Unfortunately Robert Hood would not live to see his paintings published in Franklin’s account. Plagued by horrendous weather and insufficient supplies, the expedition resorted to eating lichens to survive. By early October 1821, it was clear that Robert Hood had become too weak from hunger to continue the journey. He was left behind with two British participants, while the others set off for Fort Enterprise in search of food and supplies. One of the voyageurs, Michel Terohaute, changed his mind and left Franklin’s group, returning to the Hood camp. On October 23, 1821, while the two other men were out searching for food, Terohaute shot and killed Robert Hood. Captain John Franklin managed to retrieve Hood’s journal and watercolours, which were given to Hood’s sister and distributed among her grandchildren. LAC was fortunate to acquire these four previously unknown watercolours which document a key expedition in Canada’s Arctic history.

Related resources

 

Sir John Franklin Expedition

On May 19, 1845, HMS Erebus and HMS Terror left England under the command of Sir John Franklin in search of the Northwest Passage. This expedition was without a doubt a most ill-fated venture, as not a single member returned alive.

An iceberg, HMS Terror and some walruses near the entrance of Hudson Strait.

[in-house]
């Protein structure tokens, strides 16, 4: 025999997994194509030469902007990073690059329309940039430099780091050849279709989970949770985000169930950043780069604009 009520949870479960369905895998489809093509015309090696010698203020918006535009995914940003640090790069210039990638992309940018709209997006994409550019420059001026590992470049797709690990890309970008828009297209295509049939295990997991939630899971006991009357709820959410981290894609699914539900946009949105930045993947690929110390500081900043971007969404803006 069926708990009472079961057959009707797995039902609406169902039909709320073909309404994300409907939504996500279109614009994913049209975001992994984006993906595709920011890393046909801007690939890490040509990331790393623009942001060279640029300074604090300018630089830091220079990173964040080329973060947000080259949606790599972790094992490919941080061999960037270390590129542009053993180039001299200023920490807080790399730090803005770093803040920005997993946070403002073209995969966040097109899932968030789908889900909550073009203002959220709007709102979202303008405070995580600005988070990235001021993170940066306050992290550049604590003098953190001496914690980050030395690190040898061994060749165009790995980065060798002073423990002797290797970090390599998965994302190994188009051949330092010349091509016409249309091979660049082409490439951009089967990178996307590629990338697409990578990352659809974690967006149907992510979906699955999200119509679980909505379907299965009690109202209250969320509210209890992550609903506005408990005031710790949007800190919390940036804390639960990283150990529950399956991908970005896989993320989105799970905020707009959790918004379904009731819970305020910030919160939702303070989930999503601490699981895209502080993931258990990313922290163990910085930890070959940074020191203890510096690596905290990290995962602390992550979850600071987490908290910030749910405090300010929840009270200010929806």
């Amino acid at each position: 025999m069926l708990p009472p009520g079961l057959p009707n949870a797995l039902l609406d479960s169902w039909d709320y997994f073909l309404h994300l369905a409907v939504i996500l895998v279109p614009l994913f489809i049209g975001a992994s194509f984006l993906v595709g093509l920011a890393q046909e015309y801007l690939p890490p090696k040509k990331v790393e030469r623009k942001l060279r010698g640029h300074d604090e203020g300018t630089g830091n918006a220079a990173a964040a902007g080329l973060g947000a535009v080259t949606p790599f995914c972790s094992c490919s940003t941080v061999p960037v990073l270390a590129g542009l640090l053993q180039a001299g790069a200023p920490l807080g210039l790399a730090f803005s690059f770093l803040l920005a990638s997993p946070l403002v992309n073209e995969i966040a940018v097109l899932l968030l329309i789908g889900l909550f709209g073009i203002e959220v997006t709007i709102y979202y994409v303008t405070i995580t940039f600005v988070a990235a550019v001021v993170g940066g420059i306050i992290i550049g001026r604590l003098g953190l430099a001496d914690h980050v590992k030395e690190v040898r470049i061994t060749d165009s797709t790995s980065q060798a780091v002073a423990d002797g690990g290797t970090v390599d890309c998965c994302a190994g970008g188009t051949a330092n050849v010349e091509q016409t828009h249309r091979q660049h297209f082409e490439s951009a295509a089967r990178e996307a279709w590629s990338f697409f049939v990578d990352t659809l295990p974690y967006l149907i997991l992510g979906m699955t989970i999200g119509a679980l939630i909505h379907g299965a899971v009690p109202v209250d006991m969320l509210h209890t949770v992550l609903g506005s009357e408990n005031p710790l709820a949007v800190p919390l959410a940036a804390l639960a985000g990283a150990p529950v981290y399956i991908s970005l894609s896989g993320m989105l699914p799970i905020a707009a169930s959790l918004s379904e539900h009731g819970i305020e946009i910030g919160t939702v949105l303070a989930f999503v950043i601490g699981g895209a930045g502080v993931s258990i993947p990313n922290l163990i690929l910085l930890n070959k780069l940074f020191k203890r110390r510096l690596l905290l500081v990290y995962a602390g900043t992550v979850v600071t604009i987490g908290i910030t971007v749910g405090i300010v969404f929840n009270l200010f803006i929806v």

An iceberg, HMS Terror and some walruses near the entrance of Hudson Strait
Library and Archives Canada, Acc. No. 1979-49-1. Source

Major search efforts were launched to find the missing men, including three expeditions to the Arctic in spring 1848. Rewards were also offered in 1849 and 1850 for any information about Franklin’s expedition. These searches did produce results: in 1850, the first relics—the graves of three crewmen who died in 1846—were found at Beechey Island, west of Devon Island.

In July 1857, Lady Franklin also financed an expedition under the command of Francis McClintock aboard the ship Fox. On May 5, 1859, William Hobson, Lieutenant of the Fox, found a document placed beneath a cairn containing two messages. The first, written by Franklin on May 28, 1847, indicated that the crew of the two ships had spent the winter of 1845–46 off Beechey Island, and that all was well. The second message, dated April 25, 1848, indicated that the Erebus and Terror had been trapped in ice since September 1846, west of King William Island, and that 24 men had died, including Franklin on June 11, 1847.

In the wake of expeditions undertaken to find Franklin, numerous maps were drawn, including the Discoveries in the Arctic Sea, 1616-1927 and the Chart showing the vicinity of King William Island. These identified the sites Franklin visited, the places where his group wintered and the site in which his ships were abandoned. The second map also mentions the diverted courses the two wrecks may have followed.

Although we now know the fate of the members of this expedition, every attempt to find the wrecks of the Erebus and the Terror has been unsuccessful, despite the magnitude of the searches and modern technologies deployed.

For more information about the period prior to the expeditions:

For more information about the periods prior to and following the expeditions:

For more information about the period following the expeditions:

Publications, bibliographies and guides held at Library and Archives Canada:

Please visit our Flickr album for more photographs.